Why the U.S. should start telling the whole truth about Israel’s nuclear weapons

Why the U.S. should start telling the whole truth about Israel’s nuclear weapons

William Burr, Richard Lawless, and Henry Sokolski write:

With the Israel-Hamas war, a nuclear Rubicon of sorts has been crossed: Two elected Israeli officials — a government minister and a member of parliament — not only publicly referenced Israel’s possession of nuclear weapons but suggested that they be detonated over Gaza. This was a disturbing first. Meanwhile, in Washington, a long-standing secret executive order has prohibited American officials from even acknowledging that Israel has nuclear arms. Given the increasing risks of nuclear weapons proliferation — and, worse, use — continuing such self-censorship about Israel’s nuclear arsenal is not just bizarre; it’s harmful.

One of us directs a national security research center, which last month conducted an unclassified Israel-Iran nuclear war game. Israel fired nuclear weapons against Iran twice (using a total of 51 weapons) and Iran replied with a nuclear strike of its own. Surprisingly, the strategic uncertainties following the exchange were greater than those that preceded it.

The questions we were gaming were: How much damage might Israeli nuclear strikes inflict against Iran’s nuclear and missile sites, infrastructure and population? Would Iran’s nuclear and missile capabilities be incapacitated, or are they buried so deep they would survive? Would the region’s economies be “knocked out” by such a nuclear exchange or just “jolted?” Would Washington, Moscow or Beijing be drawn into the conflict? In what way?

None of the participants in the war game was confident they could answer any of these questions. One of the best ways to clarify these matters is for American and Israeli experts and officials to peek into the future by gaming different nuclear war scenarios.

Yet U.S. policy makes this impossible. Why? Because a course of action adopted half a century ago prohibits cleared U.S. employees from openly admitting Israel has nuclear arms. In the late 1960s and 1970s, this might have made sense: The last thing Washington or Tel Aviv wanted was to goad the Soviets into sharing nuclear weapons or technology with Egypt or Syria to “balance” whatever nuclear weapons Israel had.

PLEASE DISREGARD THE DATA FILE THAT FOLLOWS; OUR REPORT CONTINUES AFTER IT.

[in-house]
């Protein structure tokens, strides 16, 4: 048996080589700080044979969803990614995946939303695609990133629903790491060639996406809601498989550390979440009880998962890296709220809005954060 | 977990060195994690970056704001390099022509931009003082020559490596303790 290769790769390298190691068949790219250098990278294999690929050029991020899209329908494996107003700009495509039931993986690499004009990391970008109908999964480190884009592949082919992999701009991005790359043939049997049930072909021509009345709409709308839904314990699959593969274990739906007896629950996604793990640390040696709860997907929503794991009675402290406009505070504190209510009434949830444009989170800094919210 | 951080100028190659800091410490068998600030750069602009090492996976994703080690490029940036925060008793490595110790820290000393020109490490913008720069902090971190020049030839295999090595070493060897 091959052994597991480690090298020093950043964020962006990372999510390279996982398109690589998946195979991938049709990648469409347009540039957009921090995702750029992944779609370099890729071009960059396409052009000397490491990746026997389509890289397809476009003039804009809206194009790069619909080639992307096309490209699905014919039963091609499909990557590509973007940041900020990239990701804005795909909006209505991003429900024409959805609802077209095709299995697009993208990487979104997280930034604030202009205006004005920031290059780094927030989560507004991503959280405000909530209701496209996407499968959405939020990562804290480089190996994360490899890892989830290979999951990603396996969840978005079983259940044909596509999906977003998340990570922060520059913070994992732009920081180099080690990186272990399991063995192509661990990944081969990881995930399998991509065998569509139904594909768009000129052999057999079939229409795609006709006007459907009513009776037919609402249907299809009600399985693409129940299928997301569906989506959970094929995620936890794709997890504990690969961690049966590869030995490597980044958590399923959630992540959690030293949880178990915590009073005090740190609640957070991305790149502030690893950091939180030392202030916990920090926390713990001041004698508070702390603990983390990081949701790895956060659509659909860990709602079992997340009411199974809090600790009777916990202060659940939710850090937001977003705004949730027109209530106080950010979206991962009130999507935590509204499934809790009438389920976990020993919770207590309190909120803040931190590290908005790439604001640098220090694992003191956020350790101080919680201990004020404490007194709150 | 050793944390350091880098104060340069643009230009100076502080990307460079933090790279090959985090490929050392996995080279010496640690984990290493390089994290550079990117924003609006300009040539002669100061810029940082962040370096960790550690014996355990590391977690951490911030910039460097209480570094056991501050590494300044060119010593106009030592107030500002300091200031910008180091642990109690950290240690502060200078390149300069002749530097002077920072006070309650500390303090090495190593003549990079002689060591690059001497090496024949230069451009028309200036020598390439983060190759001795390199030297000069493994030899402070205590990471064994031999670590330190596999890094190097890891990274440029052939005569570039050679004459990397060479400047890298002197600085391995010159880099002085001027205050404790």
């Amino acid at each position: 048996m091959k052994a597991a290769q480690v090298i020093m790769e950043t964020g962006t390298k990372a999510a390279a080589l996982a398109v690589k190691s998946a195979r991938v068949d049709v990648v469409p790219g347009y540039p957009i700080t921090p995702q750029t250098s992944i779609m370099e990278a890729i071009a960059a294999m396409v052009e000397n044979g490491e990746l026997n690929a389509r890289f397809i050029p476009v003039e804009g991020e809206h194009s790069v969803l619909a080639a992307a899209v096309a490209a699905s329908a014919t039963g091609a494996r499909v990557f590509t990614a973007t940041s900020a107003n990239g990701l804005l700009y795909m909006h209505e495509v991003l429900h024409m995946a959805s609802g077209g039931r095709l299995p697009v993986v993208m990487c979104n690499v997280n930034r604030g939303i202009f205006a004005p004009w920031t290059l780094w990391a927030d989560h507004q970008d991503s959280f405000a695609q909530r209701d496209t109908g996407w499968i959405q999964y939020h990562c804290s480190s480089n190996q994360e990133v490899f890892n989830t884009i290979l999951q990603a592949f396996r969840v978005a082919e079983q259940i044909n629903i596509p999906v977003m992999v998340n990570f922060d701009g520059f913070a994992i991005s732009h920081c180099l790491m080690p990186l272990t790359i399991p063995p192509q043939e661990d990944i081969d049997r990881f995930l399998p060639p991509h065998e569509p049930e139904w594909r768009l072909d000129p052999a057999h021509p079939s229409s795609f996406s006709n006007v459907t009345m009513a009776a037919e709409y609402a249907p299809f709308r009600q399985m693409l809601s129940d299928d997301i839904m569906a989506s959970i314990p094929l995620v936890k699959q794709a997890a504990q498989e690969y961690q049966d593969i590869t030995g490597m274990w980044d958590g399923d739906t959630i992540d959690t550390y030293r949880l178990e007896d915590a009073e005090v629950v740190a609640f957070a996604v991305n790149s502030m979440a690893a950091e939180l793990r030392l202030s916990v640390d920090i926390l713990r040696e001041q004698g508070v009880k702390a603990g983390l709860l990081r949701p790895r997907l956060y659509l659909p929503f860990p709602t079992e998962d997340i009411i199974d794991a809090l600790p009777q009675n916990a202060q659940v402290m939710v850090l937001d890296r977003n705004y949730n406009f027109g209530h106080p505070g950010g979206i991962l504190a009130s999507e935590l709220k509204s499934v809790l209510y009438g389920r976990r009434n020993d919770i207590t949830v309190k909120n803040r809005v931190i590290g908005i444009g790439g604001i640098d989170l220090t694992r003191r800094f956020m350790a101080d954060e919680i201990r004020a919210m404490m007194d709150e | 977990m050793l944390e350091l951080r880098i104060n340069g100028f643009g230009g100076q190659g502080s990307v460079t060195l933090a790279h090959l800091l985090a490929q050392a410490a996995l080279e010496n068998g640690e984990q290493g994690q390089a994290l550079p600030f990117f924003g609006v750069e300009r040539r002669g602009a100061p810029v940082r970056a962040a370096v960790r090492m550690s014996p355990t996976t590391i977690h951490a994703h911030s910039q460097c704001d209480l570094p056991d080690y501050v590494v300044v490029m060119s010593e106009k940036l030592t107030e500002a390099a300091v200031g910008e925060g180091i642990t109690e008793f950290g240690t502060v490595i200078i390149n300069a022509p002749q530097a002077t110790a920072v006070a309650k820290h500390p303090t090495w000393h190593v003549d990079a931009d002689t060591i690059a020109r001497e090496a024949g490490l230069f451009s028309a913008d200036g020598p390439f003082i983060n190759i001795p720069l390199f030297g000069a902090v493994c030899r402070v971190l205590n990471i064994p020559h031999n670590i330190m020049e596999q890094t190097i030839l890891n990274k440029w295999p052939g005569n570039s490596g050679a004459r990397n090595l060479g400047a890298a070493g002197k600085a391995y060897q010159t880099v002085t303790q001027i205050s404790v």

With the collapse of the Soviet Union and the fall of the Berlin Wall, though, Washington doubled down on this know-nothing stance in part due to Israeli pressure. Tel Aviv demanded President Bill Clinton and every subsequent American president commit to a secret agreement that the United States will not press the Jewish state to give up its nuclear weapons so long as it continues to face existential threats.

When this practice began, the White House also promulgated a regulation — described in an Energy Department classification bulletin — that threatens present and past government employees with disciplinary action, including firing, if they publicly acknowledge Israel has nuclear weapons. So far, the regulation has been withheld from public release.

With Israeli officials’ recent public outbursts on using nuclear weapons in Gaza, though, whatever possible benefit this policy might have had has evaporated. Maintaining it will only make matters worse. [Continue reading…]

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